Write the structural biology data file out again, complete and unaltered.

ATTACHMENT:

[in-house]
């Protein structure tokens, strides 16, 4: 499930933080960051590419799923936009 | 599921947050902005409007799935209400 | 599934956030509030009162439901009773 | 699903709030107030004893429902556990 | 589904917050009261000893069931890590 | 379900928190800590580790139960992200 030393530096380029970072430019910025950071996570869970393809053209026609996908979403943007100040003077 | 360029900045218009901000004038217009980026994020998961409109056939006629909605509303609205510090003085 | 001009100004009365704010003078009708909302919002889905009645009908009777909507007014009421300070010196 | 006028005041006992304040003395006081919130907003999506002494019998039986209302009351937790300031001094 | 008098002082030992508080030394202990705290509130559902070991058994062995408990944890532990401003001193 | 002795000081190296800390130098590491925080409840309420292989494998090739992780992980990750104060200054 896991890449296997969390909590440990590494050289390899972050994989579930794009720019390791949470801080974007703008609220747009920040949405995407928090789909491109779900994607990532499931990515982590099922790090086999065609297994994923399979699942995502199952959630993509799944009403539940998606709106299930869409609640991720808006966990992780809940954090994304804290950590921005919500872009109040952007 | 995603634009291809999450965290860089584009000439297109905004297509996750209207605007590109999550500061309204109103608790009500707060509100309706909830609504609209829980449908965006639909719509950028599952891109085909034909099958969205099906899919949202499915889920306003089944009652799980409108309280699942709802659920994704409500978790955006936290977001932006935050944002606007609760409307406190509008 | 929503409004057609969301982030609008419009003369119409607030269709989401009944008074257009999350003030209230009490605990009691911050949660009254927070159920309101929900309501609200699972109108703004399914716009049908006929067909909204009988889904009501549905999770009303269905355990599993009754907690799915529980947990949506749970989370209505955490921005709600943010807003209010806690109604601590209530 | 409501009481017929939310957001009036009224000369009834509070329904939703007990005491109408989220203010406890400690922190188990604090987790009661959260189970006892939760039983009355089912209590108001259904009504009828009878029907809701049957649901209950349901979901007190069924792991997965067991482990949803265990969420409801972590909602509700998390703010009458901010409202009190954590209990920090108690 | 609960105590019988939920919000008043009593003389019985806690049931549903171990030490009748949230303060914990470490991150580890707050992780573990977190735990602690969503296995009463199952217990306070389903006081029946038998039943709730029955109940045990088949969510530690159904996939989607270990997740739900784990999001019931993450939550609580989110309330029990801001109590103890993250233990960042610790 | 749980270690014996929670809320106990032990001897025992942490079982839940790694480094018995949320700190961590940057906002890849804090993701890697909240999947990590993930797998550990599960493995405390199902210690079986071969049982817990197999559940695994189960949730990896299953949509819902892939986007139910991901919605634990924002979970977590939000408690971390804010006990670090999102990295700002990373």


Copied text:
[in-house]
């Protein structure tokens, strides 16, 4: 499930933080960051590419799923936009 | 599921947050902005409007799935209400 | 599934956030509030009162439901009773 | 699903709030107030004893429902556990 | 589904917050009261000893069931890590 | 379900928190800590580790139960992200 030393530096380029970072430019910025950071996570869970393809053209026609996908979403943007100040003077 | 360029900045218009901000004038217009980026994020998961409109056939006629909605509303609205510090003085 | 001009100004009365704010003078009708909302919002889905009645009908009777909507007014009421300070010196 | 006028005041006992304040003395006081919130907003999506002494019998039986209302009351937790300031001094 | 008098002082030992508080030394202990705290509130559902070991058994062995408990944890532990401003001193 | 002795000081190296800390130098590491925080409840309420292989494998090739992780992980990750104060200054 896991890449296997969390909590440990590494050289390899972050994989579930794009720019390791949470801080974007703008609220747009920040949405995407928090789909491109779900994607990532499931990515982590099922790090086999065609297994994923399979699942995502199952959630993509799944009403539940998606709106299930869409609640991720808006966990992780809940954090994304804290950590921005919500872009109040952007 | 995603634009291809999450965290860089584009000439297109905004297509996750209207605007590109999550500061309204109103608790009500707060509100309706909830609504609209829980449908965006639909719509950028599952891109085909034909099958969205099906899919949202499915889920306003089944009652799980409108309280699942709802659920994704409500978790955006936290977001932006935050944002606007609760409307406190509008 | 929503409004057609969301982030609008419009003369119409607030269709989401009944008074257009999350003030209230009490605990009691911050949660009254927070159920309101929900309501609200699972109108703004399914716009049908006929067909909204009988889904009501549905999770009303269905355990599993009754907690799915529980947990949506749970989370209505955490921005709600943010807003209010806690109604601590209530 | 409501009481017929939310957001009036009224000369009834509070329904939703007990005491109408989220203010406890400690922190188990604090987790009661959260189970006892939760039983009355089912209590108001259904009504009828009878029907809701049957649901209950349901979901007190069924792991997965067991482990949803265990969420409801972590909602509700998390703010009458901010409202009190954590209990920090108690 | 609960105590019988939920919000008043009593003389019985806690049931549903171990030490009748949230303060914990470490991150580890707050992780573990977190735990602690969503296995009463199952217990306070389903006081029946038998039943709730029955109940045990088949969510530690159904996939989607270990997740739900784990999001019931993450939550609580989110309330029990801001109590103890993250233990960042610790 | 749980270690014996929670809320106990032990001897025992942490079982839940790694480094018995949320700190961590940057906002890849804090993701890697909240999947990590993930797998550990599960493995405390199902210690079986071969049982817990197999559940695994189960949730990896299953949509819902892939986007139910991901919605634990924002979970977590939000408690971390804010006990670090999102990295700002990373």